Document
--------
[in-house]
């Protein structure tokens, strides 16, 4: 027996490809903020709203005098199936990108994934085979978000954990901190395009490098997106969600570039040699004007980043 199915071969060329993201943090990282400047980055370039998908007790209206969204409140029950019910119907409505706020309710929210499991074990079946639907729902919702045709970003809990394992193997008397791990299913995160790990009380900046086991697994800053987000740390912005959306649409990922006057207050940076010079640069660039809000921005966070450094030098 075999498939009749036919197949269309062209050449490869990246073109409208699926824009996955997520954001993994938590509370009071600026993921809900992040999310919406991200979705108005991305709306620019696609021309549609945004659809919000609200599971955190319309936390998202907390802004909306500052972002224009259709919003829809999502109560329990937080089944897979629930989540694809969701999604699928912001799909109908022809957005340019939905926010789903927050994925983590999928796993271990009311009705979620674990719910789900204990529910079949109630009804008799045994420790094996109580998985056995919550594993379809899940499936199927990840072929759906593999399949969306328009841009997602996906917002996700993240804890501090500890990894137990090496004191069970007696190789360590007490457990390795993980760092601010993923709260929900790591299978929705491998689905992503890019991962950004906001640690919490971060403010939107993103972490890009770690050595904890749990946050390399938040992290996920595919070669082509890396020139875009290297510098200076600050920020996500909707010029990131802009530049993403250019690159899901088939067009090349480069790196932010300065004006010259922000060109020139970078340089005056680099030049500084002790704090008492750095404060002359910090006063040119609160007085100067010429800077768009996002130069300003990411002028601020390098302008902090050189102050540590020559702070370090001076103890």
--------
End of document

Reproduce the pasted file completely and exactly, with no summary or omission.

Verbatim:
[in-house]
């Protein structure tokens, strides 16, 4: 027996490809903020709203005098199936990108994934085979978000954990901190395009490098997106969600570039040699004007980043 199915071969060329993201943090990282400047980055370039998908007790209206969204409140029950019910119907409505706020309710929210499991074990079946639907729902919702045709970003809990394992193997008397791990299913995160790990009380900046086991697994800053987000740390912005959306649409990922006057207050940076010079640069660039809000921005966070450094030098 075999498939009749036919197949269309062209050449490869990246073109409208699926824009996955997520954001993994938590509370009071600026993921809900992040999310919406991200979705108005991305709306620019696609021309549609945004659809919000609200599971955190319309936390998202907390802004909306500052972002224009259709919003829809999502109560329990937080089944897979629930989540694809969701999604699928912001799909109908022809957005340019939905926010789903927050994925983590999928796993271990009311009705979620674990719910789900204990529910079949109630009804008799045994420790094996109580998985056995919550594993379809899940499936199927990840072929759906593999399949969306328009841009997602996906917002996700993240804890501090500890990894137990090496004191069970007696190789360590007490457990390795993980760092601010993923709260929900790591299978929705491998689905992503890019991962950004906001640690919490971060403010939107993103972490890009770690050595904890749990946050390399938040992290996920595919070669082509890396020139875009290297510098200076600050920020996500909707010029990131802009530049993403250019690159899901088939067009090349480069790196932010300065004006010259922000060109020139970078340089005056680099030049500084002790704090008492750095404060002359910090006063040119609160007085100067010429800077768009996002130069300003990411002028601020390098302008902090050189102050540590020559702070370090001076103890």